The Portland Police Bureau on Tuesday sought to clarify an Aug. 4 incident that involved officers discovering a group with a "cache" of firearms on top of a parking garage downtown during a protest.
The new details recast statements that Portland Mayor Ted Wheeler and Assistant Chief Ryan Lee made Monday about the incident.
The comments also raised questions about what Wheeler — who is also the city's police commissioner — knew about the incident he used to argue publicly for the ability to dictate the time and place of protests if they pose a threat to public safety.
“Prior to the start of a scheduled demonstration, the Portland Police Bureau discovered individuals who had positioned themselves on a rooftop parking structure in downtown Portland with a cache of firearms," Wheeler said at a press conference Monday.
Lee added Monday that police officers were concerned the men were in an elevated position over a large protest venue and seized their weapons for safekeeping.
“Those individuals were redirected,” Lee said, adding that the men were affiliated with the group Patriot Prayer.
Patriot Prayer's leader, Joey Gibson, immediately questioned the account. He said an officer told him that a group had been stopped in a parking garage while on their way to the protest. He denied they'd been taking a tactical position in the garage, and said officers had allowed the men to store their guns in their vehicle.
A new, more detailed account released Tuesday by the Portland Police Bureau corroborates part of Gibson's story.
But the bureau has yet to release any records related to the incident, and said there is no police report.
On Aug. 4, according to the bureau's clarifying statement, officers encountered four individuals on the top floor of the parking garage. Sgt. Steve Andrusko spoke with the group and confirmed they had three rifles.
"The men told the sergeant they were going to stay at the garage and act as a quick extraction team in case any of their group was injured during the demonstration," the police bureau statement said. "The men were compliant and allowed the sergeant to inspect the weapons."
PPB said in its statement Tuesday that the men had concealed weapons permits. None of the firearms were loaded, PPB said. Three firearms were in cases, and one of them was disassembled.
After Andrusko consulted with a city attorney in the PPB's incident command center, the officer told the men to put the weapons in a locked container in the back of a pickup and place the ammunition in a separate part of the truck, away from the firearms.
"After further review it has been determined that no firearms were seized or taken for safe keeping from the individuals in the parking garage, as police did not have lawful authority to do so," the police statement said. "No arrests were made as no laws were broken."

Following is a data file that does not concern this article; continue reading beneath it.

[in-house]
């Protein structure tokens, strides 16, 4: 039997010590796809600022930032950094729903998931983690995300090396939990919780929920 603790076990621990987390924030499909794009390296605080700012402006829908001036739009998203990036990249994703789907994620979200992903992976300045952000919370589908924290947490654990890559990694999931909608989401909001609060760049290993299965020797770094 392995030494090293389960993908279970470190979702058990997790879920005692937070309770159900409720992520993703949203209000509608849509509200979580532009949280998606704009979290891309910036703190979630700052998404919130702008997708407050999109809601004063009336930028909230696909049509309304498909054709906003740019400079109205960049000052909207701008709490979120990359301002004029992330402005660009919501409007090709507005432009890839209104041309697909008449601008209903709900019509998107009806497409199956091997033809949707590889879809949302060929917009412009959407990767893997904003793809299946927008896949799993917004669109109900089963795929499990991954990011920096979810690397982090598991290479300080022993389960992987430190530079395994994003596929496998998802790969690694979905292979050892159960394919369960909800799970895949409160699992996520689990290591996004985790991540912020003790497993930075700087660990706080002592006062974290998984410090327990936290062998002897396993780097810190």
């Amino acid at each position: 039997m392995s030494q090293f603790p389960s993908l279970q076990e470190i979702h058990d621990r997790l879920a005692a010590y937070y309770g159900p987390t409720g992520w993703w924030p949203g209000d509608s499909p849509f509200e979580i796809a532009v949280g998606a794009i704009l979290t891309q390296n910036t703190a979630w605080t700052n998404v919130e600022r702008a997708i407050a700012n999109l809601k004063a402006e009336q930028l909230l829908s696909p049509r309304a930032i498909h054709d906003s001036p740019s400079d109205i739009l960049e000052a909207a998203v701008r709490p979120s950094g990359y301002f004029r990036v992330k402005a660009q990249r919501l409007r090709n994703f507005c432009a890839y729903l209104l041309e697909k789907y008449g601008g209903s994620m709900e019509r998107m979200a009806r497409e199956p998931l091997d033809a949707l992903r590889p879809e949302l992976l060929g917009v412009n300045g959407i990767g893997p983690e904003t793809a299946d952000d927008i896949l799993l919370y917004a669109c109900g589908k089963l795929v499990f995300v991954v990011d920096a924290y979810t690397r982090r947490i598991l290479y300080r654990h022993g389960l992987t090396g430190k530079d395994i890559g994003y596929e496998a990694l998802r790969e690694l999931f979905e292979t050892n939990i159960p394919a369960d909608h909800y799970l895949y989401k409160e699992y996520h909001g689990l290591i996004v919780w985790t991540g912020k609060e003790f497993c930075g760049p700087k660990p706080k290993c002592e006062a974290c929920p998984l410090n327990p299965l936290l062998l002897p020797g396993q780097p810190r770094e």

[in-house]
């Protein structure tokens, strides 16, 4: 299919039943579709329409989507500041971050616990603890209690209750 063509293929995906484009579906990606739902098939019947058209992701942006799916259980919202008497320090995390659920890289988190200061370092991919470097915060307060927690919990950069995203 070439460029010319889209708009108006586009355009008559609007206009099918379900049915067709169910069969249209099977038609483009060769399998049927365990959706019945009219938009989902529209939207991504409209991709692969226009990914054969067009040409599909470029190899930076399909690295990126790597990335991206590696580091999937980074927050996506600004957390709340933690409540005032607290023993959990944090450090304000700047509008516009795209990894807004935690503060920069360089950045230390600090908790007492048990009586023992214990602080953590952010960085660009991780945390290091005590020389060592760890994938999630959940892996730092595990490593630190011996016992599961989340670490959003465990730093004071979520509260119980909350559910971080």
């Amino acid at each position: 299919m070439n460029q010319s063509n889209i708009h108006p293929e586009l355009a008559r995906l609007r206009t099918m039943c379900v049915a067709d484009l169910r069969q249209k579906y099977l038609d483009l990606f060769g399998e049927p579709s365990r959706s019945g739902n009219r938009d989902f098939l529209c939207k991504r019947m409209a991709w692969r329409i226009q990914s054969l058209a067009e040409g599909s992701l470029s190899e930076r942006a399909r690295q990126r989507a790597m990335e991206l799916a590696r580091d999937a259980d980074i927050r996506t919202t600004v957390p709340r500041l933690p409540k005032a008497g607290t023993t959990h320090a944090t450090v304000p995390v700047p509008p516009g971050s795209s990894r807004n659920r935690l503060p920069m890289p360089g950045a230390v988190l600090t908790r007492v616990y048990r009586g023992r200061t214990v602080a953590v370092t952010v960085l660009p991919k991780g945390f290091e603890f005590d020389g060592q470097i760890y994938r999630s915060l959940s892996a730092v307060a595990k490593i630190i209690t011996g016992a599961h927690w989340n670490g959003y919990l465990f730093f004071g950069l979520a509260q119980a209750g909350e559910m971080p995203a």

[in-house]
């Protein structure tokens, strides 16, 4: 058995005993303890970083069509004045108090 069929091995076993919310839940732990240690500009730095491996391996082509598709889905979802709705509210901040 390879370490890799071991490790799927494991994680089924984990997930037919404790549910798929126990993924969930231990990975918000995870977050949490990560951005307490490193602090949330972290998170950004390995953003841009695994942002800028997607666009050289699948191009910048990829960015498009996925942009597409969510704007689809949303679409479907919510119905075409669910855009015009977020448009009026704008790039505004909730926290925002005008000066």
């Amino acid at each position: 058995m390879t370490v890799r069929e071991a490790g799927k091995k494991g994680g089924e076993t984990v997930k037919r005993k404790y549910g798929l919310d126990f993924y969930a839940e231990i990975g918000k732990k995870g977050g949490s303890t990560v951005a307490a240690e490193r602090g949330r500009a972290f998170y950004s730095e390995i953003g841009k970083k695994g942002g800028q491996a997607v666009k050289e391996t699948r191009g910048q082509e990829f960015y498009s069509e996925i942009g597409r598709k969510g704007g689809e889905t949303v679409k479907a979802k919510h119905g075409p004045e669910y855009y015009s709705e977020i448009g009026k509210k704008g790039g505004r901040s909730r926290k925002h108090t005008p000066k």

The bureau did not identify the four individual protesters involved.
According to the bureau's statement, officers determined the men on the roof posed "no imminent danger to the public."
The incident came to light publicly for the first time Monday, when Wheeler used it as an example of the escalating threat of violence from dueling factions fighting in the city's streets over the past year.
The mayor's comments mirror language in his proposed ordinance. While the incident did not yield a written police report, the city does appear to be concerned about the potential for armed factions to take elevated positions during protests.
Wheeler told OPB's "Think Out Loud" on Tuesday that language in the proposed ordinance gives him the ability to close parking structures and other buildings.
"It gives the police commissioner the opportunity to close certain public buildings and that could, for example, include city and parking structures immediately adjacent to a large gathering or a large protest," Wheeler said.
Wheeler added the city needed a new tool to address the protests involving groups like Vancouver-based Patriot Prayer and counter protesters.
"These brawls are becoming increasingly frequent and increasingly violent, and since we can't legally prevent groups or individuals from coming to Portland — even if we know they're coming to engage in acts of violence or vandalism — I'm proposing what I believe is a common sense solution to protect the safety and the property, the public," Wheeler said.
The new ordinance would allow the city's police commissioner to deem when and where groups with a history of violence can protest, according to a draft published Monday.
Wheeler told OPB that his statements Monday were based on the information he'd received from the police bureau, details that he said he learned for the first time that day.
The fallout is a self-inflicted wound for the city that's trying to curb street violence.
Portland Police Association president Daryl Turner said the miscommunication shouldn't have happened.
"The situation was not handled correctly," Turner said. "What the ordinance is trying to do is protect citizens, but with misinformation out there, everybody would have anxiety based on misinformation."
The mayor's chief of staff said Wheeler hopes to introduce the ordinance by the end of October. Three members of the city council have put out statements saying they need more time to evaluate the proposal.
Meanwhile, Commissioner Dan Saltzman said he supports the measure.
"I fully support Mayor Wheeler’s effort to take this action and believe his proposed ordinance is an excellent proposal to best accommodate public expression and promote order," Saltzman said in a statement. "Let us dispense with long protracted debates that will consume a lot of oxygen and lead us nowhere. Let’s take this reasonable action to protect all who live work and play in Portland."